Our daughter started off her kindergarten year just like every other eager five year old. She counted down the days until she could get her oh so grown self onto the bus, make new friends, meet her very first teacher, learn to read, and gain that little bit of fly-from-the-nest independence that many children desperately urn for by their fifth birthday. Sadly, due to her declining health, she could not have all her heart's desires, not in the way most children her age could at least.
We tried our best to make it work. Though it was not the picture she had imagined from witnessing so many before her enjoy the simple pleasures of attending elementary school, we did all we could to assure that she was able to have as many of the same experiences as possible. There were still some unavoidable differences; she got dropped off and picked up each morning/afternoon curbside so that we could carefully unload her wheelchair to be sure she had the energy to make it through the day, we had to hire a private nurse to attend with her so that she could manage her vast medical equipment and health care needs, her backpack contained more medical supplies than books, and countless other subtle to large differences that set her apart from the typical kindergartener. Even with a special plan in place to help our daughter succeed educationally despite the effects of her mitochondrial disease, our local elementary school only had the pleasure of knowing our daughter for two months before those options were no longer enough to maintain proper education in a safe environment for her. She simply became too sick to attend school.
There were a lot of days in the beginning that made the choice we came to even harder to accept. When too many days would pass where I did not have her next to me wide eyed and ready to learn it made me feel like I was failing her in some way. Though I knew that it was her body that was failing to support her and not me, I often lacked the courage to assure myself I was good enough to make it work. I eventually realized that was my main fear when it came to the decision of homeschooling all along; feeling solely responsible for the possible downfall or success of our daughter's education. We would no longer be the supportive educational role, but the single players in such an important part of our daughter's life, and while that might be some family's reason for choosing to homeschool, that was the one thing that was keeping me from being able to fully embracing it, fear.
Our little girl is now in third grade. The decision we made, with the gentle guidance of our daughter's physicians, to teach her at home was one of the hardest we have had to make for her. What has made it easier over the years is seeing all of the; educational, physical, and emotional benefits unfold for her as a result of it. She has made academic progress we were unable to attain while she was simply too exhausted in a classroom setting with teachers who were unable to give her that one on one attention she needed to learn. While I had no original desires to become a teacher, I had to, for her. It has been both an exhausting and very rewarding journey to say the least.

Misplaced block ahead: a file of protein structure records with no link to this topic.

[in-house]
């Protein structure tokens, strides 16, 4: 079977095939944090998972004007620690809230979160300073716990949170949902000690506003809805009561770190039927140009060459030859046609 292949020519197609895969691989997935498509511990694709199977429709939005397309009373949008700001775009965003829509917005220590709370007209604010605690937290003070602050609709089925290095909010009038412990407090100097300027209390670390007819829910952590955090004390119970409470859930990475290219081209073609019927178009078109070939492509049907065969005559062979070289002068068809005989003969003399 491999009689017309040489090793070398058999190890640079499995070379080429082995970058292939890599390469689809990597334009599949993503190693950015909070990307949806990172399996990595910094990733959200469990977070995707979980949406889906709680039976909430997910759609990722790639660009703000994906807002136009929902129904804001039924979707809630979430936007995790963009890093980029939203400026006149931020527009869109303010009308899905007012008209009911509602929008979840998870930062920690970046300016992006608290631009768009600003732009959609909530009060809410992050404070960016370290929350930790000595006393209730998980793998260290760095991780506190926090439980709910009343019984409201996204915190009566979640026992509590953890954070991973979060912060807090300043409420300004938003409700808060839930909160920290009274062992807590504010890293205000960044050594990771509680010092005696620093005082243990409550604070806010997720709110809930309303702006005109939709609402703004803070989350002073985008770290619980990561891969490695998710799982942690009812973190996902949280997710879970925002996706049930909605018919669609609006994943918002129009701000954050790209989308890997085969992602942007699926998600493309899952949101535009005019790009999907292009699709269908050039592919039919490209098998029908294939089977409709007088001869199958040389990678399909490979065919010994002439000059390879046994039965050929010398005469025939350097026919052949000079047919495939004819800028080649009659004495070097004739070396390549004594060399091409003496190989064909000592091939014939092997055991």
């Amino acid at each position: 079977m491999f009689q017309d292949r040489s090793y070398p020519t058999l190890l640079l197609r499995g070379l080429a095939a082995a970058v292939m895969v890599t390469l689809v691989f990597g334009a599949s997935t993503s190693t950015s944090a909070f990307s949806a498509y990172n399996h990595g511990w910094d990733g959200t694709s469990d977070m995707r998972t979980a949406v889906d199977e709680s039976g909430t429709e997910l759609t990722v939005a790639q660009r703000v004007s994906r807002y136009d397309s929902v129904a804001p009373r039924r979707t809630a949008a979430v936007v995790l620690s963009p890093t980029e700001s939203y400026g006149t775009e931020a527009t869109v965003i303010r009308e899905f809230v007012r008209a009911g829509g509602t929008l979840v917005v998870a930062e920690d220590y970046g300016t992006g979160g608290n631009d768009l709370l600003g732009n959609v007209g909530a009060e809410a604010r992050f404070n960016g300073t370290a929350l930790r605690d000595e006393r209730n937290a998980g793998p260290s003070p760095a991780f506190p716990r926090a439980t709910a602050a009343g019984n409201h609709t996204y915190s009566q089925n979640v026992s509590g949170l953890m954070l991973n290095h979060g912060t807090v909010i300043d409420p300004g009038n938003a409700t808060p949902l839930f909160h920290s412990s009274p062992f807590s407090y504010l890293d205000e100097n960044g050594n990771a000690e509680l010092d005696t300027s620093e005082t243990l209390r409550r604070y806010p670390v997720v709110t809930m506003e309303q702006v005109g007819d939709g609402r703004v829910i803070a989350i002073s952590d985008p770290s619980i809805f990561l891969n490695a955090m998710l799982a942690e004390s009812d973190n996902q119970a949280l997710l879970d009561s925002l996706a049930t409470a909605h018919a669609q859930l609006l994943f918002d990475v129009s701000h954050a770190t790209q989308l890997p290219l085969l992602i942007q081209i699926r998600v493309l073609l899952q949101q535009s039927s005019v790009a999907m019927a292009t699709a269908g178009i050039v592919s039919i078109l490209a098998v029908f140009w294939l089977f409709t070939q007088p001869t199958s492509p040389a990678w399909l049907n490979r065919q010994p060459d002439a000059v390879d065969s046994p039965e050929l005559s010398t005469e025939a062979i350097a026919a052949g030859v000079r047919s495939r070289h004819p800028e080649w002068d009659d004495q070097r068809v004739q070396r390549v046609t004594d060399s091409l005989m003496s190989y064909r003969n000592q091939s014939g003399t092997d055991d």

I will admit there are days when I still grieve over what feels, at times, like the loss of a dream. The ebbs and flows of emotion are like waves upon the shore; sometimes silent and gentle, other times roaring loudly and knocking me clear off of my feet. It often comes on strongest when she is too sick to homeschool. She will sleep the day away curled up in a ball; her curriculum opened and ready, untouched on my desktop. I never know what kind of day it will be, always hopeful we will be able to complete another necessary day of learning. There are days where I find myself reading chapter books out loud from the foot of her bed, stroking her delicate skin, hoping that maybe, just maybe she can hear my words and process even the smallest bit from her much needed sleep. Sometimes I question if I am really doing that for her, or for my own reassurance that we are doing all we can.
Today as I sat there again at the foot of her bed, reading chapters to her softly drawn eyelids I paused a moment just to take her in. Before I could even begin to start questioning myself, or our choices I gave her hand a gentle squeeze. I know we are doing the best we can, and I know we are doing right by her. The little girl who struggled to recognize the letters in her own name, can now read, she can write, and though she had the unfortunate circumstance of inheriting her grandmother's math phobia, I know we will get through that together too. When you look at where we came from and where we are now I know we are already responsible for her success, together.